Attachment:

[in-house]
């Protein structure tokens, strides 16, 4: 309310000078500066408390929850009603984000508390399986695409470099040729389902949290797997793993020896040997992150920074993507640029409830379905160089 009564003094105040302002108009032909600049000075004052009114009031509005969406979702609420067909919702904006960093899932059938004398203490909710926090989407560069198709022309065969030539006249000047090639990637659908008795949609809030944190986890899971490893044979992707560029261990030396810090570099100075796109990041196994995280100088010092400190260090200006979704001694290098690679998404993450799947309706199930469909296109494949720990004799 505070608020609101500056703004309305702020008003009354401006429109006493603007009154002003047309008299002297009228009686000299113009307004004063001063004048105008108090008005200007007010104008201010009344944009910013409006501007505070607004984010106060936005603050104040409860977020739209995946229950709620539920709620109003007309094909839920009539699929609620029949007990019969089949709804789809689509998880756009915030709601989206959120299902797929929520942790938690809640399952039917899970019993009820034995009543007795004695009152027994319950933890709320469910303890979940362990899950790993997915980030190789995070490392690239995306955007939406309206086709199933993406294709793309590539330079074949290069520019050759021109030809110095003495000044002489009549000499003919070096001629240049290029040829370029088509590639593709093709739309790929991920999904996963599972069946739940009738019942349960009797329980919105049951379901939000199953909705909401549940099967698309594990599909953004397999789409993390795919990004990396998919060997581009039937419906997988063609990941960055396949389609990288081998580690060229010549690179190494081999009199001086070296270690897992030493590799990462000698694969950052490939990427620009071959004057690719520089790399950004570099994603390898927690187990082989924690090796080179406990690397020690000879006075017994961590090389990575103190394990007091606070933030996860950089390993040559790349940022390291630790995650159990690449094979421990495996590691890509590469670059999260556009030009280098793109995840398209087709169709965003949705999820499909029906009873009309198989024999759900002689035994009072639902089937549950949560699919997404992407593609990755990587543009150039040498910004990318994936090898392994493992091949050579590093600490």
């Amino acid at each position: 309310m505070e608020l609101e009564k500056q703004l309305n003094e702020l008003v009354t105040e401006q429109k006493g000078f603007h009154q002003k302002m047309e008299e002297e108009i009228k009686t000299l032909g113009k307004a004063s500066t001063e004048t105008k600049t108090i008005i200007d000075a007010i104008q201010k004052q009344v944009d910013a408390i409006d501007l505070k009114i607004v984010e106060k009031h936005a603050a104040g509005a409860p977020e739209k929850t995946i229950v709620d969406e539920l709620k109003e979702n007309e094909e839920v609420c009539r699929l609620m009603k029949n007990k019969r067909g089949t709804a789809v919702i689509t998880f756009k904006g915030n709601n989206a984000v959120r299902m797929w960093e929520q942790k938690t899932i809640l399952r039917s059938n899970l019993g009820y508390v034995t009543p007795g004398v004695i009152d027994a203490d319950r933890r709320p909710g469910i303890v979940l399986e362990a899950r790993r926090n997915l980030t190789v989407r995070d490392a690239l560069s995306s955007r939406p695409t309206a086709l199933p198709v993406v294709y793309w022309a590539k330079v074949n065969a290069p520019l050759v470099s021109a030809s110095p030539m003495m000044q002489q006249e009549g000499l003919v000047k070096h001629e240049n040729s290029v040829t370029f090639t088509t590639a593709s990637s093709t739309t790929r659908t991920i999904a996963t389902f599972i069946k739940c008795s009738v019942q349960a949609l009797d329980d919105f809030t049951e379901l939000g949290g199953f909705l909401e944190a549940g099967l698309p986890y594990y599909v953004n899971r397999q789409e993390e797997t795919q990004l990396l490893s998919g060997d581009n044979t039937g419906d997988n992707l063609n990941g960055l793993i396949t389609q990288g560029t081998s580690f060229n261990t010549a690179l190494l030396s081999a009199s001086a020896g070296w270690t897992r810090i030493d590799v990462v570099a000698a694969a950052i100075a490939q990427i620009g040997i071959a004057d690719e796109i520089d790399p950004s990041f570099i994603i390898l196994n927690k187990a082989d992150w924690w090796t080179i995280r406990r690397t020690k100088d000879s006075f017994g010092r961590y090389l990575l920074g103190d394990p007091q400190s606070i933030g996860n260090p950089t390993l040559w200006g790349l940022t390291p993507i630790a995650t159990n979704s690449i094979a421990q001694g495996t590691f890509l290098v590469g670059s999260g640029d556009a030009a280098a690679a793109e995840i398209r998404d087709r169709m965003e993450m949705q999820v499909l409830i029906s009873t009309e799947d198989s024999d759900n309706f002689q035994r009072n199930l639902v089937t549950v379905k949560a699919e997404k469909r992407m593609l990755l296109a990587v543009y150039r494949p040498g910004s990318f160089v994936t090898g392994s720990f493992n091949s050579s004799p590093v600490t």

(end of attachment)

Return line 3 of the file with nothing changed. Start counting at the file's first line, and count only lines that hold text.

């Amino acid at each position: 309310m505070e608020l609101e009564k500056q703004l309305n003094e702020l008003v009354t105040e401006q429109k006493g000078f603007h009154q002003k302002m047309e008299e002297e108009i009228k009686t000299l032909g113009k307004a004063s500066t001063e004048t105008k600049t108090i008005i200007d000075a007010i104008q201010k004052q009344v944009d910013a408390i409006d501007l505070k009114i607004v984010e106060k009031h936005a603050a104040g509005a409860p977020e739209k929850t995946i229950v709620d969406e539920l709620k109003e979702n007309e094909e839920v609420c009539r699929l609620m009603k029949n007990k019969r067909g089949t709804a789809v919702i689509t998880f756009k904006g915030n709601n989206a984000v959120r299902m797929w960093e929520q942790k938690t899932i809640l399952r039917s059938n899970l019993g009820y508390v034995t009543p007795g004398v004695i009152d027994a203490d319950r933890r709320p909710g469910i303890v979940l399986e362990a899950r790993r926090n997915l980030t190789v989407r995070d490392a690239l560069s995306s955007r939406p695409t309206a086709l199933p198709v993406v294709y793309w022309a590539k330079v074949n065969a290069p520019l050759v470099s021109a030809s110095p030539m003495m000044q002489q006249e009549g000499l003919v000047k070096h001629e240049n040729s290029v040829t370029f090639t088509t590639a593709s990637s093709t739309t790929r659908t991920i999904a996963t389902f599972i069946k739940c008795s009738v019942q349960a949609l009797d329980d919105f809030t049951e379901l939000g949290g199953f909705l909401e944190a549940g099967l698309p986890y594990y599909v953004n899971r397999q789409e993390e797997t795919q990004l990396l490893s998919g060997d581009n044979t039937g419906d997988n992707l063609n990941g960055l793993i396949t389609q990288g560029t081998s580690f060229n261990t010549a690179l190494l030396s081999a009199s001086a020896g070296w270690t897992r810090i030493d590799v990462v570099a000698a694969a950052i100075a490939q990427i620009g040997i071959a004057d690719e796109i520089d790399p950004s990041f570099i994603i390898l196994n927690k187990a082989d992150w924690w090796t080179i995280r406990r690397t020690k100088d000879s006075f017994g010092r961590y090389l990575l920074g103190d394990p007091q400190s606070i933030g996860n260090p950089t390993l040559w200006g790349l940022t390291p993507i630790a995650t159990n979704s690449i094979a421990q001694g495996t590691f890509l290098v590469g670059s999260g640029d556009a030009a280098a690679a793109e995840i398209r998404d087709r169709m965003e993450m949705q999820v499909l409830i029906s009873t009309e799947d198989s024999d759900n309706f002689q035994r009072n199930l639902v089937t549950v379905k949560a699919e997404k469909r992407m593609l990755l296109a990587v543009y150039r494949p040498g910004s990318f160089v994936t090898g392994s720990f493992n091949s050579s004799p590093v600490t």